I realise this may sound harsh but really you are lucky this turned out well and have been lucky every time if you have not habitually been holding his hand.

There is s poster on mumsnet who lost a child who ran out on to a road; I think of her all the time and while my 3 year old will hold my hand I stilk take his backpack reins if we are going somewhere v busy when I also have the baby's pram

Idocrazythings Fri 12-Jul-13 08:52:00

My three and five year old are like that. You poor thing I can just imagine you were at the end of your tether and it was the last thing you needed to hear.

It is VERY hard to carry a child who does not want to be carried plus your bag and the scooter and whatever else you had. Of course you won't do it again but sometimes when our buttons are completely pushed its hard to be everything.

Idocrazythings Fri 12-Jul-13 08:55:19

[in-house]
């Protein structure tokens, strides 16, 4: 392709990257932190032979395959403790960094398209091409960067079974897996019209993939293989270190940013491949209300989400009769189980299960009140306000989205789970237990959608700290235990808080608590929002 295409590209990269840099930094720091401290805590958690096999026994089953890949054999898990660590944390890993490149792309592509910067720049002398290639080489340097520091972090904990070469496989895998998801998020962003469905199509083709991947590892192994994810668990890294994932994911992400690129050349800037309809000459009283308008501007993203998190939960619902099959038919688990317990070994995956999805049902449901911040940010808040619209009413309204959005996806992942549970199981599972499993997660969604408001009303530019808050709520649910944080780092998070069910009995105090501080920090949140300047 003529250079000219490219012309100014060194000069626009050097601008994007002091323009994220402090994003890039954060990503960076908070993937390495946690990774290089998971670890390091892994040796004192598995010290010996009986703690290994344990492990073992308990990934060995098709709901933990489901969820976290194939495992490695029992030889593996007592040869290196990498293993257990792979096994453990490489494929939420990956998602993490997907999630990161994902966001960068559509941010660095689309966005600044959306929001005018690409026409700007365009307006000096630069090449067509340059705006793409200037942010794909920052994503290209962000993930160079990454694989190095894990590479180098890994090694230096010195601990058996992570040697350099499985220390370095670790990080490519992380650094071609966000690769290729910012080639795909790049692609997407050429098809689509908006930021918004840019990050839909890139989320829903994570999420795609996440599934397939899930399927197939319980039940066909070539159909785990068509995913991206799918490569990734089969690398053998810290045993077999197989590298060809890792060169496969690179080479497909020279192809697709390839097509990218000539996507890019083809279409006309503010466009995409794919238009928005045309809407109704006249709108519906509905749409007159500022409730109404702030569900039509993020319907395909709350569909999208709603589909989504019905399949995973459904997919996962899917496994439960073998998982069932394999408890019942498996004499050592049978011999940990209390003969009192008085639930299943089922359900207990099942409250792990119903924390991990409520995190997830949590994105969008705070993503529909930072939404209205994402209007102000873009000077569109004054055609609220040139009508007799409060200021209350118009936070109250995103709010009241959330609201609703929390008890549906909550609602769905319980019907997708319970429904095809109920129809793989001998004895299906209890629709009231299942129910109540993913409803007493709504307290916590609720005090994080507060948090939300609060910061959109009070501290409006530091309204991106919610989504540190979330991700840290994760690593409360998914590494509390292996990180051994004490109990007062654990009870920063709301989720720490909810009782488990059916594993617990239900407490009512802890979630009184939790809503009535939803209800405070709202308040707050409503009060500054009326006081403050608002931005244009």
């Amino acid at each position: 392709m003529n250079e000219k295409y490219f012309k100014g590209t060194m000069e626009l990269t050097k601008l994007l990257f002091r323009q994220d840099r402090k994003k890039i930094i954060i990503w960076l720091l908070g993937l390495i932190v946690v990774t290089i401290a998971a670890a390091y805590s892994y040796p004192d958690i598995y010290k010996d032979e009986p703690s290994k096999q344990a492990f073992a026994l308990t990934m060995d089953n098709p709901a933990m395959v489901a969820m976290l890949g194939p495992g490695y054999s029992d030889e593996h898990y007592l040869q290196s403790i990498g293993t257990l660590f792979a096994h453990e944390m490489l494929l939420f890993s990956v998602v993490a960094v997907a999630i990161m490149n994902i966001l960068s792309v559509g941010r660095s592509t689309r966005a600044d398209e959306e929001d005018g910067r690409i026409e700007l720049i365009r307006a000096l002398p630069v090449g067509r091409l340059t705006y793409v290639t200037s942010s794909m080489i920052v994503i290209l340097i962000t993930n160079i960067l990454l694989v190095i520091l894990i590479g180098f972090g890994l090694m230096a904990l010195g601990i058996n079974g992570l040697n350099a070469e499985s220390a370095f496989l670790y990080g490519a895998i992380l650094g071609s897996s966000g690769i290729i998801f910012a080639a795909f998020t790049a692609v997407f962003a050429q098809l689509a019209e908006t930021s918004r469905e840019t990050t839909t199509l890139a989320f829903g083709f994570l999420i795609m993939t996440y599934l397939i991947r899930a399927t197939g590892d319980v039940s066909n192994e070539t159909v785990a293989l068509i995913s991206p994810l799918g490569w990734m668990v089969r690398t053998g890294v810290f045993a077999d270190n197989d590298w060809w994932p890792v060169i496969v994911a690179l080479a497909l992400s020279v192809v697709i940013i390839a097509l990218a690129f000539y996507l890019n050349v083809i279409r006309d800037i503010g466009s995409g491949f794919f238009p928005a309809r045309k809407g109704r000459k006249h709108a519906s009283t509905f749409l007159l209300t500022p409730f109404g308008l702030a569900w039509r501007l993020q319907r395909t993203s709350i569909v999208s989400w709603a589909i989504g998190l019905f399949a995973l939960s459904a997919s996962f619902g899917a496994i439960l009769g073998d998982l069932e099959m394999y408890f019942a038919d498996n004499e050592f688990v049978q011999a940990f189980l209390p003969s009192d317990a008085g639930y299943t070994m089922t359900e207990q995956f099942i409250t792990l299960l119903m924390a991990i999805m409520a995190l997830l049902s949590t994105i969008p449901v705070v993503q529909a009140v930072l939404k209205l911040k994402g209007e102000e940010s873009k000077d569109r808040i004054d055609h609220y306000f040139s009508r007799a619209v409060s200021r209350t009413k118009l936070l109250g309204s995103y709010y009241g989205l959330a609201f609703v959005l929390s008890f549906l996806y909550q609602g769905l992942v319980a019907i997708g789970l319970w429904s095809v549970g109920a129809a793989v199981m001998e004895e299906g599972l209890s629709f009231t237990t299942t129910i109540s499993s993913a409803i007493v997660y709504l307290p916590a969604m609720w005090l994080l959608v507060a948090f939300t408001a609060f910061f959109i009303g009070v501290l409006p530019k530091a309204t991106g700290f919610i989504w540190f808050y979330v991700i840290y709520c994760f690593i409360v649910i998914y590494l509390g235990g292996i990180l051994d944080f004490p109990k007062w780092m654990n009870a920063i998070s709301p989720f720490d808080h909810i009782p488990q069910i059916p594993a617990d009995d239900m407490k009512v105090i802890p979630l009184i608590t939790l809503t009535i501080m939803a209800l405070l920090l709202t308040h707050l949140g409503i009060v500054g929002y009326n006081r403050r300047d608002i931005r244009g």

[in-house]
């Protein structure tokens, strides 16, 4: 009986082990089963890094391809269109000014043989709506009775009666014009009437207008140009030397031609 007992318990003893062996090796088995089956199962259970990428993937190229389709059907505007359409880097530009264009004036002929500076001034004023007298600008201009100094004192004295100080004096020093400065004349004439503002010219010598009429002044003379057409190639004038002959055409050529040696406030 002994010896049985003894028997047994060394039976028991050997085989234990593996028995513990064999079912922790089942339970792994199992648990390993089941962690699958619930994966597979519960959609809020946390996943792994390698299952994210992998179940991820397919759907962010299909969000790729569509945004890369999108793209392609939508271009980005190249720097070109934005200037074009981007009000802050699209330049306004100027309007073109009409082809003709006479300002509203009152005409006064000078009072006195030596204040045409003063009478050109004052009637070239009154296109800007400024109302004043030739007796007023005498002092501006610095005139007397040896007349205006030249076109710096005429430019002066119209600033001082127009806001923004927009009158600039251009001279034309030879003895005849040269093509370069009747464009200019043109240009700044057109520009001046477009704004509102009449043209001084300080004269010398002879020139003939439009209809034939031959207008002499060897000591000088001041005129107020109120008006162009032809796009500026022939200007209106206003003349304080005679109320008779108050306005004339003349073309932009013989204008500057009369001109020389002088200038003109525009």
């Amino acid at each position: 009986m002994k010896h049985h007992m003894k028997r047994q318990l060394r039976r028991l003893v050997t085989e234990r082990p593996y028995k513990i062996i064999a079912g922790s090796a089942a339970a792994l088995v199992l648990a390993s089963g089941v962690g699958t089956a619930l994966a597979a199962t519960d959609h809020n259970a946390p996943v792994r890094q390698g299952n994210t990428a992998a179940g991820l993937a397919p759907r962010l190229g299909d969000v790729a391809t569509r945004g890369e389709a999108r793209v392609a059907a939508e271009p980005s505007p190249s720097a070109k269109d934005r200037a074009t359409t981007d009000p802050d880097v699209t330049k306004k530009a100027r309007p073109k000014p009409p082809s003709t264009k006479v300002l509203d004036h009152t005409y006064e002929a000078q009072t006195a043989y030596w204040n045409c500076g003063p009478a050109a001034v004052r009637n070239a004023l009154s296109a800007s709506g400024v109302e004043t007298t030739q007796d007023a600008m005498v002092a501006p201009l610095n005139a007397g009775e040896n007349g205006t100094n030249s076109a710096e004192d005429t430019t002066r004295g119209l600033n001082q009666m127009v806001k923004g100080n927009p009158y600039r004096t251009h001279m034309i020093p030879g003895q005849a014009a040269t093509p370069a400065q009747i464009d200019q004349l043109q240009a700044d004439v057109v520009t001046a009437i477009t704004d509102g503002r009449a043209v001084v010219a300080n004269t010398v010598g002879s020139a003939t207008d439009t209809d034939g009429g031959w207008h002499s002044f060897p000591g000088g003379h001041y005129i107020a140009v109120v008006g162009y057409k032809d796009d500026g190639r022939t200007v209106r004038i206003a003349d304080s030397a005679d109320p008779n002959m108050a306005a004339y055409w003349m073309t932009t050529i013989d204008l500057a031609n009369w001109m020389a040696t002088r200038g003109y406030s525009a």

not so chic not every child will wear reins. Mine lie on the ground kick and scream like a stranded beetle and I have two choices- drag them, or don't use the reins. Short of dislocating a limb it does not work. All children are different.

cory Fri 12-Jul-13 08:59:11

NapaCab Fri 12-Jul-13 04:03:26
"She was definitely BU for saying the dreaded words 'that's really bad parenting' but I can imagine in a similar situation I would have been sitting in my car, nearly wetting myself in terror at the sight of a 3 year old on the opposite side of the road to his mother. So maybe she just got a fright and felt like she had to let off steam."


If, God forbid, a tantrumming 3yo ever ran out in front of our car, I would find it very difficult to forgive the parent who left them unattended and crossed to another lane of traffic just to make a point.

Yes, you can enforce handholding (easiest if you hold them by the wrist). Yes, you can pick them up and carry them.
Yes, you can make them wear reins.